Meb Keflezighi becomes first American man to win New York City Marathon since 1982
The 40th New York Marathon saw it's first American male winner in 27 years Sunday when Meb Keflezighi came back from both injury and tragedy to finish with a personal best of 2:09:14.
As he approached the finish line, Keflezighi pointed to the letters U.S.A. on his chest and the crowd, already cheering, roared.
"The USA gave me all the opportunities there is in education, sports and lifestyle," he said. "To be able to represent the USA is a big thing for me."
Keflezighi, 34, who scored a silver at the 2004 Olympics, was born in Eritrea in Africa but he fled war and became a U.S. citizen in 1998.
His triumph was one of persistance after hardships two years ago that would have sidelined a lesser man: During New York's 2007 Olympic Men's Marathon Trials, he came in eight after suffering calf cramps and a fracture his right hip during the race.
Worse, his close friend and training partner, Ryan Shay, collapsed in Central Park during the race and died of heart-related problems.
"He's going to be on my mind when I run and I'm going to do the best that I can," Keflezighi said at an emotional news conference a few days ago.
He said he was preparing to run past the place where his friend died.
"I know that when I hit that spot when I'm running, I'm going to feel it," he said.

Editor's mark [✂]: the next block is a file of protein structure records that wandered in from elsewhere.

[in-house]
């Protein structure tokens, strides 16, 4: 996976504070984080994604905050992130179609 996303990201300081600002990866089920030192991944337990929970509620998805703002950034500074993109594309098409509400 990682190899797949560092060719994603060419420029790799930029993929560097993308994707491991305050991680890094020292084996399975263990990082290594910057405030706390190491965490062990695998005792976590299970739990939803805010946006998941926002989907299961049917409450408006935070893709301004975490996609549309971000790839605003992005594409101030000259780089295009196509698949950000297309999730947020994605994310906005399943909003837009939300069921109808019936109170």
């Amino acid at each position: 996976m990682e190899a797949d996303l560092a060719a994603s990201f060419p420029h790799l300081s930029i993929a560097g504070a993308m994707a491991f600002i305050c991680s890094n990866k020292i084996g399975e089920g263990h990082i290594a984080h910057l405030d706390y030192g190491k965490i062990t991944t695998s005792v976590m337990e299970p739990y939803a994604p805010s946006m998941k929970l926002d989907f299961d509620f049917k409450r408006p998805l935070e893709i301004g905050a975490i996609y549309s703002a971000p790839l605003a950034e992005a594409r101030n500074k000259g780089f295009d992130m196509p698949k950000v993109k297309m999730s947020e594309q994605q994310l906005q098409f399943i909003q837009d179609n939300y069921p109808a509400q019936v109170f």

He cried after he won and said later the tears were for Shay.
Keflezighi has brought glory to his adopted country before: His second place in 2004 was the first medal won by an American in the Olympic men's marathon since 1976.
Four-time Boston Marathon champ Robert Cheruiyot of Kenya came in second. Morocco's Jaouad Gharib finished third and American Ryan Hall was fourth.
In all, six Americans finished in the top 10, making it a banner day for US running.
"Americans are back!" said race director Allan Steinfeld.
The last time an American won the storied New York race was Alberto Salazar, who won three straight from 1980-82. Since then, Kenya, Mexico and Brazil have dominated.
On the women's side, Ethiopia's Derartu Tulu ended the two year reign of her great rival, Briton Paula Radcliffe, with a time of 2:28:52.
Radcliffe led for much of the race but fell to fourth toward the end. She was clutching her left leg in pain after finishing.
Tulu, 37, won Olympic running medals in 1992 and 2000.
But she hadn't won a major marathon since London's in 2001 and struggled with her weight after the birth of her second daughter three years ago.
Ludmila Petrova, a 41-year-old Russian, was the runner-up for the second straight year in the women's race, while Christelle Daunay of France was third.
New York's world famous marathon, always held on the first Sunday of November, winds through all five of the city's boroughs.
It attracts hundreds of world-class professional athletes and more than 100,000 ordinary runners who compete for the 37,000 spots.
The winner gets $600,000 and the cheers of two million spectators.